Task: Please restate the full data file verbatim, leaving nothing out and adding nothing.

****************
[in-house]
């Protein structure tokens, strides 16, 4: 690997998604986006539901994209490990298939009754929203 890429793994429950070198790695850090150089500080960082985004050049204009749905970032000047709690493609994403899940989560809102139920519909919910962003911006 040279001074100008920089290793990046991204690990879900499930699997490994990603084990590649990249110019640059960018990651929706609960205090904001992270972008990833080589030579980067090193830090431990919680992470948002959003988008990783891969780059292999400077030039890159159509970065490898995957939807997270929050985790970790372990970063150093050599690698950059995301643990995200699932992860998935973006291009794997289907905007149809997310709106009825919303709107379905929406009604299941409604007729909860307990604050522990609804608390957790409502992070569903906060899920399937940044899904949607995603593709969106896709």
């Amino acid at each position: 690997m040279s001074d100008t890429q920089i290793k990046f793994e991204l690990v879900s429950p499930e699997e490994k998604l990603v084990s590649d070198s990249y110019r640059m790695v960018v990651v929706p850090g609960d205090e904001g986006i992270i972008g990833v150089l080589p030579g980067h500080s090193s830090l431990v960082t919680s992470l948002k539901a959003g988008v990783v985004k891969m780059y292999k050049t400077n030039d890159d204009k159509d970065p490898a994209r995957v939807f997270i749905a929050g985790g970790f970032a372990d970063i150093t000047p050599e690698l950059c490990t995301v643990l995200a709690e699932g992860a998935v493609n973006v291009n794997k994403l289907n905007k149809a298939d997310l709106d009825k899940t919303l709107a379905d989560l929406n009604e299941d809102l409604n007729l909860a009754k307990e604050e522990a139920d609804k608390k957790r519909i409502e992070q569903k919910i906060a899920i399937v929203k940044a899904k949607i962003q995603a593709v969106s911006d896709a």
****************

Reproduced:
[in-house]
């Protein structure tokens, strides 16, 4: 690997998604986006539901994209490990298939009754929203 890429793994429950070198790695850090150089500080960082985004050049204009749905970032000047709690493609994403899940989560809102139920519909919910962003911006 040279001074100008920089290793990046991204690990879900499930699997490994990603084990590649990249110019640059960018990651929706609960205090904001992270972008990833080589030579980067090193830090431990919680992470948002959003988008990783891969780059292999400077030039890159159509970065490898995957939807997270929050985790970790372990970063150093050599690698950059995301643990995200699932992860998935973006291009794997289907905007149809997310709106009825919303709107379905929406009604299941409604007729909860307990604050522990609804608390957790409502992070569903906060899920399937940044899904949607995603593709969106896709």
């Amino acid at each position: 690997m040279s001074d100008t890429q920089i290793k990046f793994e991204l690990v879900s429950p499930e699997e490994k998604l990603v084990s590649d070198s990249y110019r640059m790695v960018v990651v929706p850090g609960d205090e904001g986006i992270i972008g990833v150089l080589p030579g980067h500080s090193s830090l431990v960082t919680s992470l948002k539901a959003g988008v990783v985004k891969m780059y292999k050049t400077n030039d890159d204009k159509d970065p490898a994209r995957v939807f997270i749905a929050g985790g970790f970032a372990d970063i150093t000047p050599e690698l950059c490990t995301v643990l995200a709690e699932g992860a998935v493609n973006v291009n794997k994403l289907n905007k149809a298939d997310l709106d009825k899940t919303l709107a379905d989560l929406n009604e299941d809102l409604n007729l909860a009754k307990e604050e522990a139920d609804k608390k957790r519909i409502e992070q569903k919910i906060a899920i399937v929203k940044a899904k949607i962003q995603a593709v969106s911006d896709a």